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In British English, very often the Rs that are there in the written form of the word are not actually pronounced at all. How, then, could native speakers of early American English eventually recover these Rs?

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    They never recovered these Rs, they just kept them, it was the British who lost them. – Yellow Sky Aug 1 '15 at 17:39
  • @YellowSky wow. Well, that changes everything. – user132181 Aug 1 '15 at 18:01
  • Life went on in England, even after the American colonists left. So their language changed; they do that. – jlawler Aug 1 '15 at 22:28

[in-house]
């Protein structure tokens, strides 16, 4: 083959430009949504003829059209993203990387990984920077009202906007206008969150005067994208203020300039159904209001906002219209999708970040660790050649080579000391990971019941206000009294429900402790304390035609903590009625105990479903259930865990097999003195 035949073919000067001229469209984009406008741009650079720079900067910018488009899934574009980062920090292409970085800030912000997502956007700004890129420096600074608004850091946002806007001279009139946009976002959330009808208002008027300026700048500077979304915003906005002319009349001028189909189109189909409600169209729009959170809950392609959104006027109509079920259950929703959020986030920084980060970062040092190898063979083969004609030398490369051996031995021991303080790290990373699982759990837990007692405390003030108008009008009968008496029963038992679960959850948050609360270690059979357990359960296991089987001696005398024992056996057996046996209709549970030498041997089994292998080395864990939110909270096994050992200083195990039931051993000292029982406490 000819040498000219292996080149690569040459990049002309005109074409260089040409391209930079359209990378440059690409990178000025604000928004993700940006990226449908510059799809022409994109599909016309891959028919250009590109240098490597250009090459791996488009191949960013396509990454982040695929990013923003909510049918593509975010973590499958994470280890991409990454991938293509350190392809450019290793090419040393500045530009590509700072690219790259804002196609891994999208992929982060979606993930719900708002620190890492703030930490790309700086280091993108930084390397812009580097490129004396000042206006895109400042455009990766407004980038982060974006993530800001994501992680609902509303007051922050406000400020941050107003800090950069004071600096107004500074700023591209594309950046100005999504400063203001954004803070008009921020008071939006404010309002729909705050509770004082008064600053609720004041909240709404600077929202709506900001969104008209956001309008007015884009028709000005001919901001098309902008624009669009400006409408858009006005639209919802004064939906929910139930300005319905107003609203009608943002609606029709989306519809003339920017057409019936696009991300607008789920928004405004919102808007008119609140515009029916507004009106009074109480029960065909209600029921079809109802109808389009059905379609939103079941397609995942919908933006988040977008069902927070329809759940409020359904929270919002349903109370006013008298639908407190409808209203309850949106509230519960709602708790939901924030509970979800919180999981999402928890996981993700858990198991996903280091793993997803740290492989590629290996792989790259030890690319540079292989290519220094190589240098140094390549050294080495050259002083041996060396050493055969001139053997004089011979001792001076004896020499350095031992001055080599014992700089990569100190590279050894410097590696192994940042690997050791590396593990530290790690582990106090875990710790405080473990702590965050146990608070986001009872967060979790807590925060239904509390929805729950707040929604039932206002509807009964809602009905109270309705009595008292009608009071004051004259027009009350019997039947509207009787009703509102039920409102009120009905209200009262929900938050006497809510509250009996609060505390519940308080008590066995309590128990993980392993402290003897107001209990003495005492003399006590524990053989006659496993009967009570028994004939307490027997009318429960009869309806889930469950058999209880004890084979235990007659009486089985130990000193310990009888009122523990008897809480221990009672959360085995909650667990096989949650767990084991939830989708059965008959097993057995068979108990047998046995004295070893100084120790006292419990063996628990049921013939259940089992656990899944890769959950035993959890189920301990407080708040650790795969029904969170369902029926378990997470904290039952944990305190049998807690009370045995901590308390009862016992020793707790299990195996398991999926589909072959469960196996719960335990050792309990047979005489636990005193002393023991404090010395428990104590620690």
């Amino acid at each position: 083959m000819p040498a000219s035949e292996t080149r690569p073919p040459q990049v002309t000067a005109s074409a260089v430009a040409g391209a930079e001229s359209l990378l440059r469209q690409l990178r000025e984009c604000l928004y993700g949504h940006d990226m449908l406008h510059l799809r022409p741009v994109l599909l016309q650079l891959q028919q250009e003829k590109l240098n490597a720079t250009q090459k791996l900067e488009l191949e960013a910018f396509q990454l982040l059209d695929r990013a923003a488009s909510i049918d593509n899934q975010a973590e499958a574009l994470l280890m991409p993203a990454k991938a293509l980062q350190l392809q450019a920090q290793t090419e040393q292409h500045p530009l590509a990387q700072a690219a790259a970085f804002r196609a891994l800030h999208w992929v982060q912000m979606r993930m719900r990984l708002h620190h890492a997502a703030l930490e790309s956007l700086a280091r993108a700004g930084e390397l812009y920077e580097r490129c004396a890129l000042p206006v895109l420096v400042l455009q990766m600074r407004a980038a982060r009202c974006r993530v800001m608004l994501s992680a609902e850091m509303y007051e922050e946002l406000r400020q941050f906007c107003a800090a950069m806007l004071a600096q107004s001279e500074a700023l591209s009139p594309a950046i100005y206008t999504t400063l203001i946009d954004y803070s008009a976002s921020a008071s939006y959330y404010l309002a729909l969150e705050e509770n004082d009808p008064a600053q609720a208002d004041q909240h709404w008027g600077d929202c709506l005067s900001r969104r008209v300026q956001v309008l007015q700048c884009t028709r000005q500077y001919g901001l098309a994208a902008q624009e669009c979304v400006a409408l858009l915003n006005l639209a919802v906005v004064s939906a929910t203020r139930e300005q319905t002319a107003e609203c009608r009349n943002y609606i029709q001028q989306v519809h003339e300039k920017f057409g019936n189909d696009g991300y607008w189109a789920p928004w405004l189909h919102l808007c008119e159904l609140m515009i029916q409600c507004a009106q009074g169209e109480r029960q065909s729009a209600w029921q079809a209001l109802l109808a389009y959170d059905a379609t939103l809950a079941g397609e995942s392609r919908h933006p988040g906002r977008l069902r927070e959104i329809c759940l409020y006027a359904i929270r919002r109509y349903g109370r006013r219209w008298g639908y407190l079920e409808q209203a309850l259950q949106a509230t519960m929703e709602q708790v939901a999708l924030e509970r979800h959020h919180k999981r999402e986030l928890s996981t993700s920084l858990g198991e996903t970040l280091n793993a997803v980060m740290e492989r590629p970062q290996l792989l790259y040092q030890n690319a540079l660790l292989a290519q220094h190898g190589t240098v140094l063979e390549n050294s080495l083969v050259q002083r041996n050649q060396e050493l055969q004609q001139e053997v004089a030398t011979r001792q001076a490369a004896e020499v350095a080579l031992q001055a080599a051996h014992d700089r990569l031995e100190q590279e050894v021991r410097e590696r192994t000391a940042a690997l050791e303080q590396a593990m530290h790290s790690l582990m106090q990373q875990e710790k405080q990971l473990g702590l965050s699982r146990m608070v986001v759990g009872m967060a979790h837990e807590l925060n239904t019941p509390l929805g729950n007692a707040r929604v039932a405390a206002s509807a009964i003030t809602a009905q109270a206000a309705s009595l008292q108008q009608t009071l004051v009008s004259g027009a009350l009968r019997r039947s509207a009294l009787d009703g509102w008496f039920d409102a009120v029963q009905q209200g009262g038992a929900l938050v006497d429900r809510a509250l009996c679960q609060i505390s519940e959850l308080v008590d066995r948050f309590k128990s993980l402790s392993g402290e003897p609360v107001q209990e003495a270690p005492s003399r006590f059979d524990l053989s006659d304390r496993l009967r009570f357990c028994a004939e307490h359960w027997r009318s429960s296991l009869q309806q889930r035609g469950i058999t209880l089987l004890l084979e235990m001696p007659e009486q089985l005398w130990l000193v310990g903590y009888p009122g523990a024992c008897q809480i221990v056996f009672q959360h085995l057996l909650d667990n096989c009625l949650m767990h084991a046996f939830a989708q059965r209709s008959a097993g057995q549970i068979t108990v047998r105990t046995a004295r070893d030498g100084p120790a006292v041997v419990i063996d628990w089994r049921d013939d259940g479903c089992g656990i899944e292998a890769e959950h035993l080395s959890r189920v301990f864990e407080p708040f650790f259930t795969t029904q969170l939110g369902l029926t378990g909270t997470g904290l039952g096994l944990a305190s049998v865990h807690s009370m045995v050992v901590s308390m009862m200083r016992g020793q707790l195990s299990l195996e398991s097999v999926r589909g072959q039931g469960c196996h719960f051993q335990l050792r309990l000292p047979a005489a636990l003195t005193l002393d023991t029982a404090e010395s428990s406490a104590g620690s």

• "Americans returning to England after the end of the American Revolutionary War reported surprise at the significant changes in fashionable pronunciation.[4] By the early 19th century, the southern British standard was fully transformed into a non-rhotic variety." from en.wikipedia.org/wiki/Rhoticity_in_English – Greg Lee Aug 2 '15 at 20:59
  • Bear in mind that, although standard [RP] British English is non-rhotic, big chunks of southern England are still rhotic. You don't have to go very far west of London before you start hearing all those Rs being sounded. I guess that's why, in (London-based) comedy, farmers are always given accents that exaggerate the Rs. – David Garner Aug 14 '15 at 15:28

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